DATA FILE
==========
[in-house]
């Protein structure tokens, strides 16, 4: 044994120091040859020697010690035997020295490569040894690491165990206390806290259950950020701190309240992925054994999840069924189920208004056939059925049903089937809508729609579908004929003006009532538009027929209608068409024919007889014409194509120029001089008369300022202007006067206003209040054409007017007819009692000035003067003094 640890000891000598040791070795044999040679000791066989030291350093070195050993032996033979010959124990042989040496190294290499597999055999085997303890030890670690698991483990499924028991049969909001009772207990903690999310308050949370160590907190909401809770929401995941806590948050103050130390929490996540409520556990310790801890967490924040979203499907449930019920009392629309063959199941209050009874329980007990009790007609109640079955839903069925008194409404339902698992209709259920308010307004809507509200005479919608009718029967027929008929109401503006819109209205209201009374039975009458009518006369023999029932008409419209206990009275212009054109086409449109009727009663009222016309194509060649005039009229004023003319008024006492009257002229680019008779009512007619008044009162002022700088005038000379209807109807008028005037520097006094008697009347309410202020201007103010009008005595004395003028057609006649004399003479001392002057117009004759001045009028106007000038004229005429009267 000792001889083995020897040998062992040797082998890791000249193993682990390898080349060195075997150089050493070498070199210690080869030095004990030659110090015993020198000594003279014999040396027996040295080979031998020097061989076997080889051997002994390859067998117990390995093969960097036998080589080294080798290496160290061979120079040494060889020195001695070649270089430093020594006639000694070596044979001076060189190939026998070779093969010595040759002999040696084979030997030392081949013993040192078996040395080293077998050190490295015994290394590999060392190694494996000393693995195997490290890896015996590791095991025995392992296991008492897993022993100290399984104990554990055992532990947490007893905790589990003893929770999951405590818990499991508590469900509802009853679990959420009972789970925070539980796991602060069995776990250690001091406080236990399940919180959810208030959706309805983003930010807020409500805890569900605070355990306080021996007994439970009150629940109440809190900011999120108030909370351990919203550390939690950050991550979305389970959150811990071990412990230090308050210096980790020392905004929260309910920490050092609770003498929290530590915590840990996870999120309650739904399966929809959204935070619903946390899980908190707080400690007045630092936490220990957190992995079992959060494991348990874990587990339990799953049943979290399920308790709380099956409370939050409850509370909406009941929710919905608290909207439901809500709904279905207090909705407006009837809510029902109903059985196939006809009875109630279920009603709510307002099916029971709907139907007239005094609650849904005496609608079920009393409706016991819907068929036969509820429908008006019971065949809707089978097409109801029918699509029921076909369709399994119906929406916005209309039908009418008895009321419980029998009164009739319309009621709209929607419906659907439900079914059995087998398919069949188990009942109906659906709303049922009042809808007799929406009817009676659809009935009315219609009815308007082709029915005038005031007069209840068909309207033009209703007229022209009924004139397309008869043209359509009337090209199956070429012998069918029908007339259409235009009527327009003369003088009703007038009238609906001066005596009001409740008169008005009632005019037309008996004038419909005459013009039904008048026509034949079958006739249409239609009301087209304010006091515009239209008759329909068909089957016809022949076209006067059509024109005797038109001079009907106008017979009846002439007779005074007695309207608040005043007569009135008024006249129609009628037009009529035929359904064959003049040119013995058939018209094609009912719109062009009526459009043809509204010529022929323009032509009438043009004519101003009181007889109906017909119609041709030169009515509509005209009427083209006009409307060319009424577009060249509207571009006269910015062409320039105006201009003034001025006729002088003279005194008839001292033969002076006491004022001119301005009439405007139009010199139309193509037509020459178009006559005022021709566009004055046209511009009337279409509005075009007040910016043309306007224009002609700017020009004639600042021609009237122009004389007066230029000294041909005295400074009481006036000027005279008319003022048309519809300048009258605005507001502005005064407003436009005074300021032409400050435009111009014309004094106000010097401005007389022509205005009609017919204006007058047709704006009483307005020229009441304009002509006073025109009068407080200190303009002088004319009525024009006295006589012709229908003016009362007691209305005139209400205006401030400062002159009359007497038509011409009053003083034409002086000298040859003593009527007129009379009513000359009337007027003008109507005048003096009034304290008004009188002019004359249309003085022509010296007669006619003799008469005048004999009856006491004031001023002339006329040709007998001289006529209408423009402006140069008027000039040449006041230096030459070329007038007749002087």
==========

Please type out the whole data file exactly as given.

[in-house]
């Protein structure tokens, strides 16, 4: 044994120091040859020697010690035997020295490569040894690491165990206390806290259950950020701190309240992925054994999840069924189920208004056939059925049903089937809508729609579908004929003006009532538009027929209608068409024919007889014409194509120029001089008369300022202007006067206003209040054409007017007819009692000035003067003094 640890000891000598040791070795044999040679000791066989030291350093070195050993032996033979010959124990042989040496190294290499597999055999085997303890030890670690698991483990499924028991049969909001009772207990903690999310308050949370160590907190909401809770929401995941806590948050103050130390929490996540409520556990310790801890967490924040979203499907449930019920009392629309063959199941209050009874329980007990009790007609109640079955839903069925008194409404339902698992209709259920308010307004809507509200005479919608009718029967027929008929109401503006819109209205209201009374039975009458009518006369023999029932008409419209206990009275212009054109086409449109009727009663009222016309194509060649005039009229004023003319008024006492009257002229680019008779009512007619008044009162002022700088005038000379209807109807008028005037520097006094008697009347309410202020201007103010009008005595004395003028057609006649004399003479001392002057117009004759001045009028106007000038004229005429009267 000792001889083995020897040998062992040797082998890791000249193993682990390898080349060195075997150089050493070498070199210690080869030095004990030659110090015993020198000594003279014999040396027996040295080979031998020097061989076997080889051997002994390859067998117990390995093969960097036998080589080294080798290496160290061979120079040494060889020195001695070649270089430093020594006639000694070596044979001076060189190939026998070779093969010595040759002999040696084979030997030392081949013993040192078996040395080293077998050190490295015994290394590999060392190694494996000393693995195997490290890896015996590791095991025995392992296991008492897993022993100290399984104990554990055992532990947490007893905790589990003893929770999951405590818990499991508590469900509802009853679990959420009972789970925070539980796991602060069995776990250690001091406080236990399940919180959810208030959706309805983003930010807020409500805890569900605070355990306080021996007994439970009150629940109440809190900011999120108030909370351990919203550390939690950050991550979305389970959150811990071990412990230090308050210096980790020392905004929260309910920490050092609770003498929290530590915590840990996870999120309650739904399966929809959204935070619903946390899980908190707080400690007045630092936490220990957190992995079992959060494991348990874990587990339990799953049943979290399920308790709380099956409370939050409850509370909406009941929710919905608290909207439901809500709904279905207090909705407006009837809510029902109903059985196939006809009875109630279920009603709510307002099916029971709907139907007239005094609650849904005496609608079920009393409706016991819907068929036969509820429908008006019971065949809707089978097409109801029918699509029921076909369709399994119906929406916005209309039908009418008895009321419980029998009164009739319309009621709209929607419906659907439900079914059995087998398919069949188990009942109906659906709303049922009042809808007799929406009817009676659809009935009315219609009815308007082709029915005038005031007069209840068909309207033009209703007229022209009924004139397309008869043209359509009337090209199956070429012998069918029908007339259409235009009527327009003369003088009703007038009238609906001066005596009001409740008169008005009632005019037309008996004038419909005459013009039904008048026509034949079958006739249409239609009301087209304010006091515009239209008759329909068909089957016809022949076209006067059509024109005797038109001079009907106008017979009846002439007779005074007695309207608040005043007569009135008024006249129609009628037009009529035929359904064959003049040119013995058939018209094609009912719109062009009526459009043809509204010529022929323009032509009438043009004519101003009181007889109906017909119609041709030169009515509509005209009427083209006009409307060319009424577009060249509207571009006269910015062409320039105006201009003034001025006729002088003279005194008839001292033969002076006491004022001119301005009439405007139009010199139309193509037509020459178009006559005022021709566009004055046209511009009337279409509005075009007040910016043309306007224009002609700017020009004639600042021609009237122009004389007066230029000294041909005295400074009481006036000027005279008319003022048309519809300048009258605005507001502005005064407003436009005074300021032409400050435009111009014309004094106000010097401005007389022509205005009609017919204006007058047709704006009483307005020229009441304009002509006073025109009068407080200190303009002088004319009525024009006295006589012709229908003016009362007691209305005139209400205006401030400062002159009359007497038509011409009053003083034409002086000298040859003593009527007129009379009513000359009337007027003008109507005048003096009034304290008004009188002019004359249309003085022509010296007669006619003799008469005048004999009856006491004031001023002339006329040709007998001289006529209408423009402006140069008027000039040449006041230096030459070329007038007749002087």